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This natural substance occurs in many foods from animal and vegetable sources, and it is an internationally approved food ingredient.
Its molecule has both hydrophilic and lipophilic (water-loving and fat-loving) parts, readily supporting the dispersion of oil and water in doughs and batters. The phospholipids in lecithin add nutritional value to products.
As an emulsifier, lecithin fosters uniform distribution of ingredients, but it functions in other ways in different kinds of bakery products.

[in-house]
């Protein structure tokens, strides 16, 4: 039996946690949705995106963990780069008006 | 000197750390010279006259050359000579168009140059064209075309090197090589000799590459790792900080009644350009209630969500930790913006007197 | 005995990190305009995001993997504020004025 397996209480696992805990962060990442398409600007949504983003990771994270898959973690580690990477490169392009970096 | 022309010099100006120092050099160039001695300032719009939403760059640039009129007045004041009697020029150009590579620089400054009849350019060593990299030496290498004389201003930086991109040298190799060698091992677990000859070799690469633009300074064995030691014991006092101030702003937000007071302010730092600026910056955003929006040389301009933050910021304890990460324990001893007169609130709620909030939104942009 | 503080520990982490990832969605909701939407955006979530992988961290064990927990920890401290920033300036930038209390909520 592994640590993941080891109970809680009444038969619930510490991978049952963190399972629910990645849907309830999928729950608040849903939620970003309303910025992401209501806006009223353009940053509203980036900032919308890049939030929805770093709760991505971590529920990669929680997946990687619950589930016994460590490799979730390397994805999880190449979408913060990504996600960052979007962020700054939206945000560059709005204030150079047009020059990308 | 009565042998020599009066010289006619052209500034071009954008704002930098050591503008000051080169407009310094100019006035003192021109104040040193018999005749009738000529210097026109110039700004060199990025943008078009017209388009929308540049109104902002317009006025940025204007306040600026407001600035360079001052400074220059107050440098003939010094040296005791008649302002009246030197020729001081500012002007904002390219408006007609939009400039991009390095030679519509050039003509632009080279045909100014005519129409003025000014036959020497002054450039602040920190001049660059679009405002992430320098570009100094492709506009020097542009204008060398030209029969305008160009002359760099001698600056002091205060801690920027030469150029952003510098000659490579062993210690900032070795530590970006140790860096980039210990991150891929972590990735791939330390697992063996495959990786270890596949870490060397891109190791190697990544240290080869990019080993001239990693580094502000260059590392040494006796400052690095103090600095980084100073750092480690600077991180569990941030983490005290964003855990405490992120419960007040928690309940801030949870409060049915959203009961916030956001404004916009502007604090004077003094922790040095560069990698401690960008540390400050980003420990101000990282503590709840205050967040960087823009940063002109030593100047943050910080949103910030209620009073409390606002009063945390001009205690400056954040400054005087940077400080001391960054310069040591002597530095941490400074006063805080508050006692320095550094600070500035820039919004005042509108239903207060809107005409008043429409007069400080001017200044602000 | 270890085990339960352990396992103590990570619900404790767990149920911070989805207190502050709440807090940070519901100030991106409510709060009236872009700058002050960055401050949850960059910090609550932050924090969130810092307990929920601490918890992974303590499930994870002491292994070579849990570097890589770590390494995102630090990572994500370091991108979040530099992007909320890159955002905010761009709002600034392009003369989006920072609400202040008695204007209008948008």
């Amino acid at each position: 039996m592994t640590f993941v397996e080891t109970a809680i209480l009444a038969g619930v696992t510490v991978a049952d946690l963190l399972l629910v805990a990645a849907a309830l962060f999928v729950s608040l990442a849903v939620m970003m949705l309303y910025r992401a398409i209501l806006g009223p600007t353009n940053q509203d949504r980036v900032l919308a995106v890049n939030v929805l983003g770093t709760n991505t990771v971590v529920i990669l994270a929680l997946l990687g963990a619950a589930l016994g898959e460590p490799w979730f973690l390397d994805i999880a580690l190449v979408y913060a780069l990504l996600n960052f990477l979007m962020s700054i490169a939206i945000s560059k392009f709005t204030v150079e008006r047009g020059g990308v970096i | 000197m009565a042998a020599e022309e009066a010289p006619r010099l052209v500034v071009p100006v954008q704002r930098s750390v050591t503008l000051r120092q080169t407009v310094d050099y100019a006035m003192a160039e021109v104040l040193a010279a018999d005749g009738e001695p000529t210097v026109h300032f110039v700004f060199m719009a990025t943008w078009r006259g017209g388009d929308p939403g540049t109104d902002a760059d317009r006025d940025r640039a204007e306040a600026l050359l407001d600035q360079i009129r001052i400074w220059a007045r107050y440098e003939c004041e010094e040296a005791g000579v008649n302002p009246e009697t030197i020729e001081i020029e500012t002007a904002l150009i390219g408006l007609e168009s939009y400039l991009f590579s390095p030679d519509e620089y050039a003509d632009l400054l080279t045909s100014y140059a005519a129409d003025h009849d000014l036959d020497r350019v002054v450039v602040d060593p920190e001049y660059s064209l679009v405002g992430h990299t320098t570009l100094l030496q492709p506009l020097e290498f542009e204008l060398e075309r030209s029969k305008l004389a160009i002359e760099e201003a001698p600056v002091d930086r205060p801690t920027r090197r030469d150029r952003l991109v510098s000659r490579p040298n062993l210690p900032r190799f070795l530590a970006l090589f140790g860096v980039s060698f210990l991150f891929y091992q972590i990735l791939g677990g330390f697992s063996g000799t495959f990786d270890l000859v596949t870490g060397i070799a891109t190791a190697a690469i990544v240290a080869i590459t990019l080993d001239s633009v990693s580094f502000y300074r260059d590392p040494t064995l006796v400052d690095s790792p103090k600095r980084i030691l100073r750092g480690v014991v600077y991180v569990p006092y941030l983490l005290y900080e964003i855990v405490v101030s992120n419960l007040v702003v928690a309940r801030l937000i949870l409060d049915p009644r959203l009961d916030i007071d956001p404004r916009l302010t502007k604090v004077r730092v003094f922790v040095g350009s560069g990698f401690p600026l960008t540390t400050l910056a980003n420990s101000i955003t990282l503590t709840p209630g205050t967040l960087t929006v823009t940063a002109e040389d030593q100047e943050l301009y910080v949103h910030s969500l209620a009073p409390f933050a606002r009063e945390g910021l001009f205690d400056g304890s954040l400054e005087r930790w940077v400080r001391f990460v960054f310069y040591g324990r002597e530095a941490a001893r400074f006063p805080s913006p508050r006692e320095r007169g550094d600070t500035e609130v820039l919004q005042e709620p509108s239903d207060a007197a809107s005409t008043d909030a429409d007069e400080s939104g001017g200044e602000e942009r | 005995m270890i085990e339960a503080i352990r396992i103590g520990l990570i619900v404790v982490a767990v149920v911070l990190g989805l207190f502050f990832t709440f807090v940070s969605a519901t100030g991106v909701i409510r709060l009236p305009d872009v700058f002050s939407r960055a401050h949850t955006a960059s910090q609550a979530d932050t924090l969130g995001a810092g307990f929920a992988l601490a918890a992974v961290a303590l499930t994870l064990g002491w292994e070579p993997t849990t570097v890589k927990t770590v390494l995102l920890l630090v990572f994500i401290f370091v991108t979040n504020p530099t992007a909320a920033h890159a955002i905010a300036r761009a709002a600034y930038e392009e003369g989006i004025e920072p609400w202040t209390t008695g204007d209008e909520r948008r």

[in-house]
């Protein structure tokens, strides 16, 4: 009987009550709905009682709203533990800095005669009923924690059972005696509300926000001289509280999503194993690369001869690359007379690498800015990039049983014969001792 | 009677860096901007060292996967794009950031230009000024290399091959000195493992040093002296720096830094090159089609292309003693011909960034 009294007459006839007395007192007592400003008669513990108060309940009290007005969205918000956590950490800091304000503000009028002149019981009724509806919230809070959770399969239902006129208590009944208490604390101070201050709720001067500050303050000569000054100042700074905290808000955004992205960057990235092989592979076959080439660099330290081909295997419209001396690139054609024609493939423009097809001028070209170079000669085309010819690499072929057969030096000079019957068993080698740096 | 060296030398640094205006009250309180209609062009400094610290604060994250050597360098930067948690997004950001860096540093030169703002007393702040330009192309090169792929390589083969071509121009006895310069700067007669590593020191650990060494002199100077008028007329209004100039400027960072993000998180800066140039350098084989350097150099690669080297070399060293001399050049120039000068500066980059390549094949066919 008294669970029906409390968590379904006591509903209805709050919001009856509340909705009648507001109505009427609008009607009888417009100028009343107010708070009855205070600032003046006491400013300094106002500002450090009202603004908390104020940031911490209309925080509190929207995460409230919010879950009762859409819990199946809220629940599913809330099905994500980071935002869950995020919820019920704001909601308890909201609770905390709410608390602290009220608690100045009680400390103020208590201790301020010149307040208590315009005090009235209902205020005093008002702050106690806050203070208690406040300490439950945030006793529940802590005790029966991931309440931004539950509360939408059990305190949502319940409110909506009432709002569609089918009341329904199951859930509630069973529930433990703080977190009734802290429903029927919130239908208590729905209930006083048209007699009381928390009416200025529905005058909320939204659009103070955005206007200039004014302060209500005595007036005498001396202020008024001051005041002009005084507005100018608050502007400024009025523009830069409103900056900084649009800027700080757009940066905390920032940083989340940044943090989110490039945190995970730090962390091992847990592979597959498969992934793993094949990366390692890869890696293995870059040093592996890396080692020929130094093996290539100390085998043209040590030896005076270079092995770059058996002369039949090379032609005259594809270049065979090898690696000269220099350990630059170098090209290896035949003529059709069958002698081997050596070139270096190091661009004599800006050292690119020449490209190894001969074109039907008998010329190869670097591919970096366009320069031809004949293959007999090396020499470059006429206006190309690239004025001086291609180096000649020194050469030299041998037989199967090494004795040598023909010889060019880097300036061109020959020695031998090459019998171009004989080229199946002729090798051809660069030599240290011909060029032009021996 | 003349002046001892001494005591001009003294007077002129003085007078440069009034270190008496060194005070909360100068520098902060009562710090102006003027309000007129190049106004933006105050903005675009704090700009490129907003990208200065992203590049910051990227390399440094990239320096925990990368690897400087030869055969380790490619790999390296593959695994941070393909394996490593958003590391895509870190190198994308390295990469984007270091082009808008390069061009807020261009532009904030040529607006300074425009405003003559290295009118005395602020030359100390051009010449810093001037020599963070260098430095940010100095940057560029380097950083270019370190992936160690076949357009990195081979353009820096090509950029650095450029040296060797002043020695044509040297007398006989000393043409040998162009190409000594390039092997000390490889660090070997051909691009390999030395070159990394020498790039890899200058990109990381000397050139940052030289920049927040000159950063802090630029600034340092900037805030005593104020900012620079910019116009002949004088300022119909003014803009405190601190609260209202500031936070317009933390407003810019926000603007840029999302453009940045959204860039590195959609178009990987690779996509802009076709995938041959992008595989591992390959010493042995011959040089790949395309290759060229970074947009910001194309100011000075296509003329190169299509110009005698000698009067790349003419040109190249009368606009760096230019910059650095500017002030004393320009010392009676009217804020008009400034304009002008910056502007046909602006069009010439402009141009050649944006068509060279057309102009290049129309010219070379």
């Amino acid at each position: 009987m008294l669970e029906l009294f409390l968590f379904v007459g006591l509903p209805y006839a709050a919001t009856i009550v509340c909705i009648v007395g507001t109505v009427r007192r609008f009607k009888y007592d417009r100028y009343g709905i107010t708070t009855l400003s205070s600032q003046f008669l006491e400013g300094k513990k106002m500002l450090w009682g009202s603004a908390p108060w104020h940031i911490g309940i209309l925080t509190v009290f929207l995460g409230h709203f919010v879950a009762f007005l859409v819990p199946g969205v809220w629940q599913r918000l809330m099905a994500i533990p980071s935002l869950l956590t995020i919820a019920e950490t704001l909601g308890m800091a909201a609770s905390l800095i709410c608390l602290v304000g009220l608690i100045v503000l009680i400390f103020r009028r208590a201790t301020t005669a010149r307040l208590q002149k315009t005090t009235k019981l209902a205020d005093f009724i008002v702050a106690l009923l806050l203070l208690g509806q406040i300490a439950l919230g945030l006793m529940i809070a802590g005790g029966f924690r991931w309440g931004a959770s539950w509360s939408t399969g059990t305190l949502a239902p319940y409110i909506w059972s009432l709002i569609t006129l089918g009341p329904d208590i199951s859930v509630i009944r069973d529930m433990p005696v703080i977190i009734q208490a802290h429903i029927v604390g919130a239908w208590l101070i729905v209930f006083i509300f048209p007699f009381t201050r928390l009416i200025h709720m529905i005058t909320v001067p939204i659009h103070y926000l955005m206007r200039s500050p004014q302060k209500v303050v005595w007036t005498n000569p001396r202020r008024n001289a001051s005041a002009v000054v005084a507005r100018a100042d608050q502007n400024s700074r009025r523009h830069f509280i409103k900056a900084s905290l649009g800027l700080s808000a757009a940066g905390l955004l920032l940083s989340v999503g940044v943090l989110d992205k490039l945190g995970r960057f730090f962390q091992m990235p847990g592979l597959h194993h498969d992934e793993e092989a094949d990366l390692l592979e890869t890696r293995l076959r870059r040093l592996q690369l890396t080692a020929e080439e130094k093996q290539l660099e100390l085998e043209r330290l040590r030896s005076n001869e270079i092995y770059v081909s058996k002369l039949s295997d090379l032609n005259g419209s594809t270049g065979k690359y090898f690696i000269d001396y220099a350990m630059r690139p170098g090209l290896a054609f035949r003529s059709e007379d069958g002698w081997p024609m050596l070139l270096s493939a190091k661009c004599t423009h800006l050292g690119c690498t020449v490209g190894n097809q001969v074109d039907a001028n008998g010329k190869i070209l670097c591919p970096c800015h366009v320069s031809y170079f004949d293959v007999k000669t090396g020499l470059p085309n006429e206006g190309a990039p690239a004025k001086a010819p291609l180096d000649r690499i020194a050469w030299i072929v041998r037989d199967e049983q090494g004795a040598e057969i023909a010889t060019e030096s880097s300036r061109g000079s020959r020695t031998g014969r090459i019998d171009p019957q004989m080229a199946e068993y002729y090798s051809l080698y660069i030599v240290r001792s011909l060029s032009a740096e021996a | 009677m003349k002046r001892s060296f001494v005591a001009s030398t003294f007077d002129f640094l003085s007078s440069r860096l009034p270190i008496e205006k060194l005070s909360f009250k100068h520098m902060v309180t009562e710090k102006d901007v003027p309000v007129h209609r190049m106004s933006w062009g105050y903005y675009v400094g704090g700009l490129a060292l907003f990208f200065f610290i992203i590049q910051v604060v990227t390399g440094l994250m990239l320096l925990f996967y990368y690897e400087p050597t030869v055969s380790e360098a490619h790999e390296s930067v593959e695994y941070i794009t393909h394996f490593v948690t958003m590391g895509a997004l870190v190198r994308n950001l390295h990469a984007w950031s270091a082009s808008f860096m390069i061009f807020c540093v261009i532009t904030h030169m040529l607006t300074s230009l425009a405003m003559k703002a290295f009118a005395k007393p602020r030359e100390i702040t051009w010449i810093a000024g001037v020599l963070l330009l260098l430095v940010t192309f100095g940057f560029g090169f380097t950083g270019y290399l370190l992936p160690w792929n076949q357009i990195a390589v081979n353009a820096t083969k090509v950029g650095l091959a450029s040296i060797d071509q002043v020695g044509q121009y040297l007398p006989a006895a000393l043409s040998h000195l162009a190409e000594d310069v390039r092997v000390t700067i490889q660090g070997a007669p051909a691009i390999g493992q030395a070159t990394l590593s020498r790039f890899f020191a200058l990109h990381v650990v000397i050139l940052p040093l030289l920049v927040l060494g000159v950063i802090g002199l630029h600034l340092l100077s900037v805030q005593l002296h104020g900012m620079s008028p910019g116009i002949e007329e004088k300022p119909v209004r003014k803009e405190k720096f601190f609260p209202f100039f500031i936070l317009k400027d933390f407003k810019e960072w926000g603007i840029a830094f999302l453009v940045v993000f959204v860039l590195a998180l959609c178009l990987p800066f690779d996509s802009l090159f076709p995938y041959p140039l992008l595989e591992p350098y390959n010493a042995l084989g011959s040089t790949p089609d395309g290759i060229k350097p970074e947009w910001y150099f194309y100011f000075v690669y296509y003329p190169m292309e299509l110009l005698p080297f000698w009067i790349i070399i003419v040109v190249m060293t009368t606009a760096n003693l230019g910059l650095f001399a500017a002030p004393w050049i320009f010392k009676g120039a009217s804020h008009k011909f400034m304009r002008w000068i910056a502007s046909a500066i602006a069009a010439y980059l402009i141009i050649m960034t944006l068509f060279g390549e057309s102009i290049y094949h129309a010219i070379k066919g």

In cakes, biscuits and cookies, lecithin can reduce use of eggs and fat and produce better mixing action and machinability. It protects against oxidation, and in puff pastry and Danish, it upgrades the flakiness of the dough by suppressing contraction. When making donuts, lecithin improves moisture retention and cuts fat take-up during frying by more than 20%, producing a moister, less greasy finished product.
Frozen doughs made with lecithin form desirably fine ice crystals during freezing, avoiding large irregular sizes that have negative effects on the crumb and crust. In bread, lecithin improves the extensibility of the gluten network, thus making doughs more stable during fermentation and easier to process. It can cut kneading time to save energy. Lecithin’s water-binding effect improves the product’s shelf life.